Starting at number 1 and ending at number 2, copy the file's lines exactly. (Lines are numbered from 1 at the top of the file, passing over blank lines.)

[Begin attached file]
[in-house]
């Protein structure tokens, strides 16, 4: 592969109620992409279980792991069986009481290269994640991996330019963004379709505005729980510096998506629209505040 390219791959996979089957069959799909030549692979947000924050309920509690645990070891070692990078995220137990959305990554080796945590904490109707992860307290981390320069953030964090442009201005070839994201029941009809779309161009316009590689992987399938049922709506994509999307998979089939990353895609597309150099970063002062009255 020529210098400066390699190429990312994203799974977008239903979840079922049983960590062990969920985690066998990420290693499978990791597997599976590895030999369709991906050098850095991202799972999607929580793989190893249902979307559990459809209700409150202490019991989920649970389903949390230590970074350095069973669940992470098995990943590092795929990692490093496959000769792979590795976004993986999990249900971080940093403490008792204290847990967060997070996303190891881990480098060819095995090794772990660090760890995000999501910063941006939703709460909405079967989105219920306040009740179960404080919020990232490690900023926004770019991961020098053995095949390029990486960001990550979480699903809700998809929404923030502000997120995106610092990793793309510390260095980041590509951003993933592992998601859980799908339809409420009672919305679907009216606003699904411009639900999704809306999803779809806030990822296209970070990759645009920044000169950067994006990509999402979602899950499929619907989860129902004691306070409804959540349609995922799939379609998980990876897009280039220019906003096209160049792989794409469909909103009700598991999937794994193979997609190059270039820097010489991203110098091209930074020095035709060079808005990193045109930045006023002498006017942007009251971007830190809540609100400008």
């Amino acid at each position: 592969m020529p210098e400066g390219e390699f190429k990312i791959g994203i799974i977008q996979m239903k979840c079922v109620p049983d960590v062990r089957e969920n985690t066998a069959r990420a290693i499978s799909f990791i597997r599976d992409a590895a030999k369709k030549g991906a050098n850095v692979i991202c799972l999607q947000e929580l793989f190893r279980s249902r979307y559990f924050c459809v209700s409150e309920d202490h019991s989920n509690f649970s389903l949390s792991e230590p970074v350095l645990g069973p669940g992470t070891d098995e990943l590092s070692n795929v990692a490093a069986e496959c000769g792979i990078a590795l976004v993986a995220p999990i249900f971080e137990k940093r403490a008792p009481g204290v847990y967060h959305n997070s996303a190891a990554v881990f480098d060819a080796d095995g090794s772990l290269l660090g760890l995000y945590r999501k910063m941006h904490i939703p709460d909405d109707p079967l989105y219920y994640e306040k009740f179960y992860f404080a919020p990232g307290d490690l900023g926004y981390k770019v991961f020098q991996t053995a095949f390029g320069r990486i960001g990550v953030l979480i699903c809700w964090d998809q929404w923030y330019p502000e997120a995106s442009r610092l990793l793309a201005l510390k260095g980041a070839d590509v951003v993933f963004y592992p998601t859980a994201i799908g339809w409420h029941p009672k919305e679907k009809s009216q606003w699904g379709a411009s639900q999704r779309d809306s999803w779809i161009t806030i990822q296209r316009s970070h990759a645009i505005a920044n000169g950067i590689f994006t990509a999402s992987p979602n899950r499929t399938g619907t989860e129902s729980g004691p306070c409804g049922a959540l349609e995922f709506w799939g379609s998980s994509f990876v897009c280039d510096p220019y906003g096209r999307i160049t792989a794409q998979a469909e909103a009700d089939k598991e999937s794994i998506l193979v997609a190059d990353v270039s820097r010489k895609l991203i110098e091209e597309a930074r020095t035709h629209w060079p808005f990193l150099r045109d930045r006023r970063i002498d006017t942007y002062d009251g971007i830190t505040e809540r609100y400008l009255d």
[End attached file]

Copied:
[in-house]
């Protein structure tokens, strides 16, 4: 592969109620992409279980792991069986009481290269994640991996330019963004379709505005729980510096998506629209505040 390219791959996979089957069959799909030549692979947000924050309920509690645990070891070692990078995220137990959305990554080796945590904490109707992860307290981390320069953030964090442009201005070839994201029941009809779309161009316009590689992987399938049922709506994509999307998979089939990353895609597309150099970063002062009255 020529210098400066390699190429990312994203799974977008239903979840079922049983960590062990969920985690066998990420290693499978990791597997599976590895030999369709991906050098850095991202799972999607929580793989190893249902979307559990459809209700409150202490019991989920649970389903949390230590970074350095069973669940992470098995990943590092795929990692490093496959000769792979590795976004993986999990249900971080940093403490008792204290847990967060997070996303190891881990480098060819095995090794772990660090760890995000999501910063941006939703709460909405079967989105219920306040009740179960404080919020990232490690900023926004770019991961020098053995095949390029990486960001990550979480699903809700998809929404923030502000997120995106610092990793793309510390260095980041590509951003993933592992998601859980799908339809409420009672919305679907009216606003699904411009639900999704809306999803779809806030990822296209970070990759645009920044000169950067994006990509999402979602899950499929619907989860129902004691306070409804959540349609995922799939379609998980990876897009280039220019906003096209160049792989794409469909909103009700598991999937794994193979997609190059270039820097010489991203110098091209930074020095035709060079808005990193045109930045006023002498006017942007009251971007830190809540609100400008």